“If you can build a business up big enough, it’s respectable.”
– Will Rogers
America has reached a new milestone. It was an easy mark to miss, as the rumble and roar of “coronavirus!” virtually drowned out everything else. But it was a genuine milestone, nonetheless.
The Trump administration announced stimulus packages for businesses injured by the economic shutdown caused by the spread of COVID-19. It’s nothing new to find American businesses, whole industries in fact, lining up for government aid after a natural disaster injures the country. What was different this time? What changed was who was allowed in that line. This time, gambling businesses could stand with other American businesses, to get financial help dealing with the losses of the coronavirus lockdown. In former times, gambling establishments, those dens of sin and temptation, would have been left to stand or fall by themselves.
At first, there were limits. The Paycheck Protection Program (PPP), was set up to disburse forgivable loans to small businesses if all employees are kept on the payroll and the money is used for payroll, rent, utilities etc. But initially it was not available to small businesses who derive $1 million or one- half of their income from gambling.
That changed when the Small Business Administration, charged with disbursing the loans, realized that the smaller operations, taken together, employ more people than even the big-name resorts. In Nevada, the biggest gambling state, over 200,000 work directly for casinos and gaming establishments. And another 300,000- grocers, doctors, service, and retail workers- depend on gambling workers as their primary customer base. In a state with a population of only 3 million, those are huge numbers.
In Indian country, the impact is even more intense; often a tribal casino is the only game in town, the mainstay of a reservation’s economy. Loss of gambling revenue means economic devastation: no funding for hygiene and nutrition programs, after-school activities, and community clinics, as well as basic paychecks for family after family. So Indian gaming, too, has a place in line behind state-licensed outfits.
Respectability at Last?
America has a long history of ambivalence about gaming in general and gambling in particular. The contribution of the gambling industry was always accepted, in the form of tax proceeds and business generation, but seldom recognized officially. Officially, gambling was a social nuisance and a minor crime (and most certainly a sin). That meant it fell under the 10th Amendment to the U.S. Constitution, which automatically reserves all powers not specifically granted to the federal government, to the states and the people instead.
Gambling enforcement comes under what is known as the “police power”- that is, the first duty of any government is to prevent harm to its residents and their property. Since problem gambling does in fact harm some people, then it falls under the state police power. State power over gambling is plenary- meaning that within fairly broad limits, any state government can do anything it likes with, to, or about gambling. Nevada, for instance, licenses almost every type of gambling and wagering (no state lottery, though) while Utah, next door, permits no gambling at all.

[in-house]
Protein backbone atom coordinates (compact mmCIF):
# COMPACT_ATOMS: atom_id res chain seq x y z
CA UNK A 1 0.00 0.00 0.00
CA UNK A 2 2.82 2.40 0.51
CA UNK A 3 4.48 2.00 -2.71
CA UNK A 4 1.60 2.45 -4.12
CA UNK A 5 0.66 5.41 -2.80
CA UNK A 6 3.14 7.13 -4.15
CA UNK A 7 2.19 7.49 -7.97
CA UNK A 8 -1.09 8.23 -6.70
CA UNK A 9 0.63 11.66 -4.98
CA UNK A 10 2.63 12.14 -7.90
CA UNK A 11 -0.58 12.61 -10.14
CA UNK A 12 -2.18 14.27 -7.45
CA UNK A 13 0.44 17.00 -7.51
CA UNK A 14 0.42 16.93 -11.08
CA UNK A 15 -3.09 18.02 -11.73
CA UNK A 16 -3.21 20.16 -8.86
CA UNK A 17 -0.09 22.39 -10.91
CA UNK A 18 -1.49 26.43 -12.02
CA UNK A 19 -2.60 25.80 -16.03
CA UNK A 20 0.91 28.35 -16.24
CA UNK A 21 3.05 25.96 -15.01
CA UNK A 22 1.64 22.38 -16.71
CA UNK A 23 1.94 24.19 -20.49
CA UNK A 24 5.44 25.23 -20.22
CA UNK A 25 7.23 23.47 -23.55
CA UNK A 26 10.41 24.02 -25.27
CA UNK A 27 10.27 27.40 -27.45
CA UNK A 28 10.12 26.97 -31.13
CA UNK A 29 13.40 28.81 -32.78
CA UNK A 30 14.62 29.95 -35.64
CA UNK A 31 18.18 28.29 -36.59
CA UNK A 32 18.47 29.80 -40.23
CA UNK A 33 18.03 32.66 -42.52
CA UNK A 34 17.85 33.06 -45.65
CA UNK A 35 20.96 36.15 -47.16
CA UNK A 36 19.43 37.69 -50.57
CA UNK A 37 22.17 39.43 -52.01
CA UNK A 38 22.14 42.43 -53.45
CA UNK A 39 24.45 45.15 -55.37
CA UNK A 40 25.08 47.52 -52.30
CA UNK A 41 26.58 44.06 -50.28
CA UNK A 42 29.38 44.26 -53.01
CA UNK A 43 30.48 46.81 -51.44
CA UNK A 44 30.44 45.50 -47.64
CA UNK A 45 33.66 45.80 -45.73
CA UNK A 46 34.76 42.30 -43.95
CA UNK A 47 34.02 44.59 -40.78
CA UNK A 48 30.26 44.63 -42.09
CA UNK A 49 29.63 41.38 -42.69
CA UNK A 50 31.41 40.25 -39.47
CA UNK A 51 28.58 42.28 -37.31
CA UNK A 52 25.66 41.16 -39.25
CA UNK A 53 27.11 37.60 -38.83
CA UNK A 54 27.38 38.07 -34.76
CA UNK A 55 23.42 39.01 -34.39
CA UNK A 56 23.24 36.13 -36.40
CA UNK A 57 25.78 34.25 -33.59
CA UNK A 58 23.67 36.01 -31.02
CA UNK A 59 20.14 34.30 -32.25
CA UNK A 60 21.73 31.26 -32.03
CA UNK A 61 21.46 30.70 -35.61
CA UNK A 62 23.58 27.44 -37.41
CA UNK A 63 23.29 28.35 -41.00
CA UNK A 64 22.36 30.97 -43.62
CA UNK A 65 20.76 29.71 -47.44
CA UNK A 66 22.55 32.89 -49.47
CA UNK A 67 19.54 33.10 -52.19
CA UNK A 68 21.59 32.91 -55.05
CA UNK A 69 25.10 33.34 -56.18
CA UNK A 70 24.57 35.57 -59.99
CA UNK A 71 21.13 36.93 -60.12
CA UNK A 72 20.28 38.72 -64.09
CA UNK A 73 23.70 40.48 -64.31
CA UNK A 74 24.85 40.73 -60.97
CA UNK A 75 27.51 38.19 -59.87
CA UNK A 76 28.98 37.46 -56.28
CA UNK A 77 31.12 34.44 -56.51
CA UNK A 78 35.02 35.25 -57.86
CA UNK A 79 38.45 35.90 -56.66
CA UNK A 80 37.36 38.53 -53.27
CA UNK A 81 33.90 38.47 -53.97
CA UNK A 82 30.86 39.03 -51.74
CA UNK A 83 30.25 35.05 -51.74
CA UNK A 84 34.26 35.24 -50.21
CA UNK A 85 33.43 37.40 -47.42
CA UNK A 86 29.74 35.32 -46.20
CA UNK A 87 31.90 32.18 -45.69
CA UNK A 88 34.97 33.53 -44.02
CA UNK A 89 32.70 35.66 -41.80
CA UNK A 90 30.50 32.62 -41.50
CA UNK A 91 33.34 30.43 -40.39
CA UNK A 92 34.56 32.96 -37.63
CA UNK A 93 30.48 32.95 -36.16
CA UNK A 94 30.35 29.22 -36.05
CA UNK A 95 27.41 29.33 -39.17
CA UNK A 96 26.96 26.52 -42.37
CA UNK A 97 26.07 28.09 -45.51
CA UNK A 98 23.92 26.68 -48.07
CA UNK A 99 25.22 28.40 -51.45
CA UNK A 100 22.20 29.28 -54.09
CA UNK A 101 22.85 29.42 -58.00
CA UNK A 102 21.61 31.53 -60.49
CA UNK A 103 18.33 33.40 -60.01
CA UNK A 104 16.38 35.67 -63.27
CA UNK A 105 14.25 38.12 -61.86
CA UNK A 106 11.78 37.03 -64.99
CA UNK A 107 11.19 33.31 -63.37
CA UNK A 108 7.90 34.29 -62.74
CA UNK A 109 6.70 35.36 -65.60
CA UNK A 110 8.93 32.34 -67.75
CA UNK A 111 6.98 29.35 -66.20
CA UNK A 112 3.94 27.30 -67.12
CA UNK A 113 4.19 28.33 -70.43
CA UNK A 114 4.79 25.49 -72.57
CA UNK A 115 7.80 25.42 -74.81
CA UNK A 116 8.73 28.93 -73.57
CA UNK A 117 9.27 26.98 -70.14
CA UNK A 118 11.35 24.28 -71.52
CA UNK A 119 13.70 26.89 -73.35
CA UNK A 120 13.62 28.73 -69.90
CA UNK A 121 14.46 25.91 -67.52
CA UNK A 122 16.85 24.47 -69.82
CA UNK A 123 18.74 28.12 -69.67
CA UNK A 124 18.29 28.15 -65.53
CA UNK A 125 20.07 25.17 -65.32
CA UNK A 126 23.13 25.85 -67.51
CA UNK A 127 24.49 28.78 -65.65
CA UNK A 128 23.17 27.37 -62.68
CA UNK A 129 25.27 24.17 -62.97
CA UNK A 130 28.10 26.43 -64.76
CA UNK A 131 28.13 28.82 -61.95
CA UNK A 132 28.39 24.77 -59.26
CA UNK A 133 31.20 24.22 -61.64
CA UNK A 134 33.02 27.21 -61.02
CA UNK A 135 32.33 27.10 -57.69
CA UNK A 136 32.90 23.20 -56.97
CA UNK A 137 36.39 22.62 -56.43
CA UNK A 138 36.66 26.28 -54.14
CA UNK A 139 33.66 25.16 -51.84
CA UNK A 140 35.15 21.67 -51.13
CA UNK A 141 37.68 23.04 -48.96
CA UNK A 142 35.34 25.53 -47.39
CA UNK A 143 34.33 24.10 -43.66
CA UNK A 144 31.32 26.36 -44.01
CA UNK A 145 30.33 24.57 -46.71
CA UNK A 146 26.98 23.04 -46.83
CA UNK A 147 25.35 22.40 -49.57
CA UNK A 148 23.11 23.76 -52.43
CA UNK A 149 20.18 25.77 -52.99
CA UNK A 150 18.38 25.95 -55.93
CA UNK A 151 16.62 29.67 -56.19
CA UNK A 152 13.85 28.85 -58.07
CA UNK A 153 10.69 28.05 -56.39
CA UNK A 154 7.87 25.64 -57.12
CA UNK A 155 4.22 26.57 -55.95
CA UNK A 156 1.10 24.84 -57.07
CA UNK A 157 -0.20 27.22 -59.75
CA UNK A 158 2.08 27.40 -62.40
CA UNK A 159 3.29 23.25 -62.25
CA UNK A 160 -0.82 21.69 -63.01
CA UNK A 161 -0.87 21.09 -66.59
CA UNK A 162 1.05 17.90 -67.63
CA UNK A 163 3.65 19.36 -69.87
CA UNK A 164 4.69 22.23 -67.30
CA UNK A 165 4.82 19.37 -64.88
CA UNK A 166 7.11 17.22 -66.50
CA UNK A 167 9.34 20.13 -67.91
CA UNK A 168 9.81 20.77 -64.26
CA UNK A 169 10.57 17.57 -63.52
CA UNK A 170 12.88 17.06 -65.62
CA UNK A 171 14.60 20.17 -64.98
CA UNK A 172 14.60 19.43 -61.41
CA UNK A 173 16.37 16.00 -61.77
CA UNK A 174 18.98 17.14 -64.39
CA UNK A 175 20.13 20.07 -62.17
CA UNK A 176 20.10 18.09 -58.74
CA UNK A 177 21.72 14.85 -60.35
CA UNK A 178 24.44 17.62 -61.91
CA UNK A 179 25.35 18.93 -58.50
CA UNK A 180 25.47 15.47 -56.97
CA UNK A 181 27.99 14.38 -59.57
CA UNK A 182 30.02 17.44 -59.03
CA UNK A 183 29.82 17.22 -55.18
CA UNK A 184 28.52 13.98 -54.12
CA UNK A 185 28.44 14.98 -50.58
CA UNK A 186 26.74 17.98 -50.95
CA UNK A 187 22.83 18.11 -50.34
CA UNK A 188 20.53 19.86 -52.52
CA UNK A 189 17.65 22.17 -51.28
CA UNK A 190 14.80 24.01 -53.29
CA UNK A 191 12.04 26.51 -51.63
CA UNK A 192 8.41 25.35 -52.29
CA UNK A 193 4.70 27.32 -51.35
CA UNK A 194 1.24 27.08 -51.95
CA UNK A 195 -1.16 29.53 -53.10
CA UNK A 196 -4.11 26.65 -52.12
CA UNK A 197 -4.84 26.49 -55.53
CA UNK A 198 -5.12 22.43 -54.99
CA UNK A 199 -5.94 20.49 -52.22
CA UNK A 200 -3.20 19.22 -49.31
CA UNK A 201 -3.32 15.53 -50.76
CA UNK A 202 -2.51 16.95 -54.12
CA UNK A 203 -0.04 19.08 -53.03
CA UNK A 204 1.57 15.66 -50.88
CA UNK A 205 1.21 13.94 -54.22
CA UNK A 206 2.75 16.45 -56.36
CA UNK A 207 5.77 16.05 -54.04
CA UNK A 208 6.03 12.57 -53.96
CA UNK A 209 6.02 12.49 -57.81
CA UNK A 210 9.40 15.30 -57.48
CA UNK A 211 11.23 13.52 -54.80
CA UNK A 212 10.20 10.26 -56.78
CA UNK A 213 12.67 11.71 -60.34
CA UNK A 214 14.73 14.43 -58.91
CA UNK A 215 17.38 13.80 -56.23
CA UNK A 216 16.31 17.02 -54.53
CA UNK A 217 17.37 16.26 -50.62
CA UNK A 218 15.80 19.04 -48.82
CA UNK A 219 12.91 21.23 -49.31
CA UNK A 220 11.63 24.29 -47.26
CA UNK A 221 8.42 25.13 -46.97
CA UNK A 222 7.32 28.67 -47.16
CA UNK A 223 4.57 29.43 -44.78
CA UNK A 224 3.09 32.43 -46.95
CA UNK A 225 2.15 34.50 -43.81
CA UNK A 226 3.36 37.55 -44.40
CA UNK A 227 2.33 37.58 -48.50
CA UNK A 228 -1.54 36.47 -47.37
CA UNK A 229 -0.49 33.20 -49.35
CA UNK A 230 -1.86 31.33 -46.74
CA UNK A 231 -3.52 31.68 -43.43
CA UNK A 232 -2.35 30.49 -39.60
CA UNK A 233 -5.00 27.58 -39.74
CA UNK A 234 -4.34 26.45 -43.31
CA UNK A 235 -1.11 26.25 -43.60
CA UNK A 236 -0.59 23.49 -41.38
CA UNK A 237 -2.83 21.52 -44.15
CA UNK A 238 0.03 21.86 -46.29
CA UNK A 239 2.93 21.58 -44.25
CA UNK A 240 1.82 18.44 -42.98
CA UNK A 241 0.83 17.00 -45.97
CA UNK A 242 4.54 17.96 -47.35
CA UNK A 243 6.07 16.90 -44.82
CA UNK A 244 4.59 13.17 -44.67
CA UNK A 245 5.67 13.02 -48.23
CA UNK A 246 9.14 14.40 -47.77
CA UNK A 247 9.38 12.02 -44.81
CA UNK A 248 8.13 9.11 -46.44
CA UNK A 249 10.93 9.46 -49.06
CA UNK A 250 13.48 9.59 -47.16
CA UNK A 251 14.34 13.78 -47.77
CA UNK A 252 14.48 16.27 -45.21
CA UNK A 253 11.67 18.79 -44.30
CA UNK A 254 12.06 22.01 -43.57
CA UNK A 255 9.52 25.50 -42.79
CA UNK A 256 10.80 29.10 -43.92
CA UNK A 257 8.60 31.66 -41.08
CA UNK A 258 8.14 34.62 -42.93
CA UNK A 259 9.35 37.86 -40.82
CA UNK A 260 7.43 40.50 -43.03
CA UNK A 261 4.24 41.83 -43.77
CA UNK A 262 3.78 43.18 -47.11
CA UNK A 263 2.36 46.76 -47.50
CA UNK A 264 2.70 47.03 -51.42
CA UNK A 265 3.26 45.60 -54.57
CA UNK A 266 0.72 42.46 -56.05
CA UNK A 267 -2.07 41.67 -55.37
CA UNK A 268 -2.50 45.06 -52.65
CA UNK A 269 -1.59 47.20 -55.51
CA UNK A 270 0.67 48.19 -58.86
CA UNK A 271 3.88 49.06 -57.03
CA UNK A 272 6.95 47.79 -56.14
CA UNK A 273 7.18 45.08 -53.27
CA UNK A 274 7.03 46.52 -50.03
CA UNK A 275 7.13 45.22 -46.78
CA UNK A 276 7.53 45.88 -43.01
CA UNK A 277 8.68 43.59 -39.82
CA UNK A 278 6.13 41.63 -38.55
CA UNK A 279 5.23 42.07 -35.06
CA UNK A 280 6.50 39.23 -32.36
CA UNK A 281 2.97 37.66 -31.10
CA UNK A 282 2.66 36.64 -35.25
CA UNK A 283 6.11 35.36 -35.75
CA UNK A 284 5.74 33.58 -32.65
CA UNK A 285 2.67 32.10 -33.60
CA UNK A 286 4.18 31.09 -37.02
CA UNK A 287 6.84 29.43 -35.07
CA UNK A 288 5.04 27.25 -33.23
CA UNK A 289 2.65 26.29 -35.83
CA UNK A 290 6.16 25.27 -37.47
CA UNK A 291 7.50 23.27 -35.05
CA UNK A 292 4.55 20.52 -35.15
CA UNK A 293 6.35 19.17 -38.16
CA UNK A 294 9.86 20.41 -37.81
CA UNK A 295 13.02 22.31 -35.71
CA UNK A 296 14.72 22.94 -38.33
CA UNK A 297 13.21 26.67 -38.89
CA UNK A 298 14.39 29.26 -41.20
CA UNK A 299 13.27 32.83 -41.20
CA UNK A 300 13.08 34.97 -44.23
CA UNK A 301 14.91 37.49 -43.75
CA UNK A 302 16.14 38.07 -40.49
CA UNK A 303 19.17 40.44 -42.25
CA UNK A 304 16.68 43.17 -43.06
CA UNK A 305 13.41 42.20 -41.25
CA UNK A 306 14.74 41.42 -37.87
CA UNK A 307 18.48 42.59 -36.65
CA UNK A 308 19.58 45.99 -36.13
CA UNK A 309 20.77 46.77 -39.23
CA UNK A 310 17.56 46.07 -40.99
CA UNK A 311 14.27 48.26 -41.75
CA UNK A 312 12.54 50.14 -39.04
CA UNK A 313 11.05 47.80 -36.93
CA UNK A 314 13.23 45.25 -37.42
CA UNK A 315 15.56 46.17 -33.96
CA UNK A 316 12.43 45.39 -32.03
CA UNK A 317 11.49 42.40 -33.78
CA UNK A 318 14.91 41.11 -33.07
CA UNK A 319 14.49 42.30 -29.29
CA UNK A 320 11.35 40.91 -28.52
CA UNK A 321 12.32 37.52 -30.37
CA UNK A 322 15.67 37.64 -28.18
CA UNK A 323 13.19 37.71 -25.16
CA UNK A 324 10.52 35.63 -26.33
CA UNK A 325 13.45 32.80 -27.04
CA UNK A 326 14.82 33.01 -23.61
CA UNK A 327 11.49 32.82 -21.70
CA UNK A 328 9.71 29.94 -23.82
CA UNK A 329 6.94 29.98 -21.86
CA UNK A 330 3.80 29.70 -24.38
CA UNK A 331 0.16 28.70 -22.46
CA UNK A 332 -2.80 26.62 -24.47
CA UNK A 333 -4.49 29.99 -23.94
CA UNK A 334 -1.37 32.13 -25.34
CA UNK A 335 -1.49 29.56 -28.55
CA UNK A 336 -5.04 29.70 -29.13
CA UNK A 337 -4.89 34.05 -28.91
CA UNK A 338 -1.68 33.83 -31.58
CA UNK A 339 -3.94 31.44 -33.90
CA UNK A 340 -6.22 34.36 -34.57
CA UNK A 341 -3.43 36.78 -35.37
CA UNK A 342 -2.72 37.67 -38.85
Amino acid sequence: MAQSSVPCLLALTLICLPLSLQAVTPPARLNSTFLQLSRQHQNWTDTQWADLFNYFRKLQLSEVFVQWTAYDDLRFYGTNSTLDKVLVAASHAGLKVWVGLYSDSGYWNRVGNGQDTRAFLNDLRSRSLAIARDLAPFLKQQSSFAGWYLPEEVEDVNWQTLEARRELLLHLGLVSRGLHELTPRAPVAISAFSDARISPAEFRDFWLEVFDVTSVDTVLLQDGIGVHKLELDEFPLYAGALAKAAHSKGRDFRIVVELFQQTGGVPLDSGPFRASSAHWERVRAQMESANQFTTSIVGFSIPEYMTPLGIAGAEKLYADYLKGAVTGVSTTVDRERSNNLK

Constitutionally speaking, there is no contradiction here.
And of course, there was always the social utility argument. Gambling does not create wealth, but simply shifts it from one party to another. And in any case, it’s frivolous and a waste of time; undermines the work ethic, and society’s moral fiber. But this is another objection that has given way under the pressure of facts and time – and money.
Today, far from being the preserve of godfathers and gunslingers, gambling is mainstream- not only state licensed, but state approved. For forty-eight of the Fifty States, it forms a permanent part of the income stream. It is even advertised with public money, as in the case of the state lotteries. Far from diverting effort and funds away from useful purposes, gambling has stepped up as a source of employment and tax revenue, even as traditional industries such as steel and autos have faded. So we’re not just talking about Vegas; we’re talking Cleveland. We’re talking Detroit.
A New Future?
But once the pandemic panic is over, we’re not talking about going back to the gambling industry we knew. The digital revolution and the Internet have permanently changed everything already. The coronavirus crash merely accelerated these new trends and fixed them firmly in place
The older games and casinos will still have a place, but not all will revive. Entirely new formats, as with E-gaming, entirely new business models, as with alternative monetization, will be coming up, supplanting the older models, perhaps replacing them completely.
What place will gaming have, overall, in the economic rebuilding that is surely coming? We cannot know. But we can be sure it will be tremendously influential. Far from being a distraction, game theory is now central to the design and testing of innovative ideas in economics, sociology,
military planning, the aerospace industry, and even evolutionary biology. (Oh, and epidemiology. Mustn’t forget epidemiology these days.) New concepts need to be studied beforehand, using controlled simulations. And another name for controlled simulations is “games.”
So, if it’s true we must stay alert for new and unforeseen problems, we should equally be ready to identify, to adopt and exploit new and unforeseen opportunities.
It’s all in the game.
Mr. Owens is a California attorney specializing in the law of Internet and interactive gaming since 1998. Co-author of INTERNET GAMING LAW with Professor Nelson Rose, (Mary Ann Liebert Publishers, 2nd ed 2009); Associate Editor, Gaming Law Review & Economics; Contributing Editor, TSN. Comments/inquiries welcome at [email protected].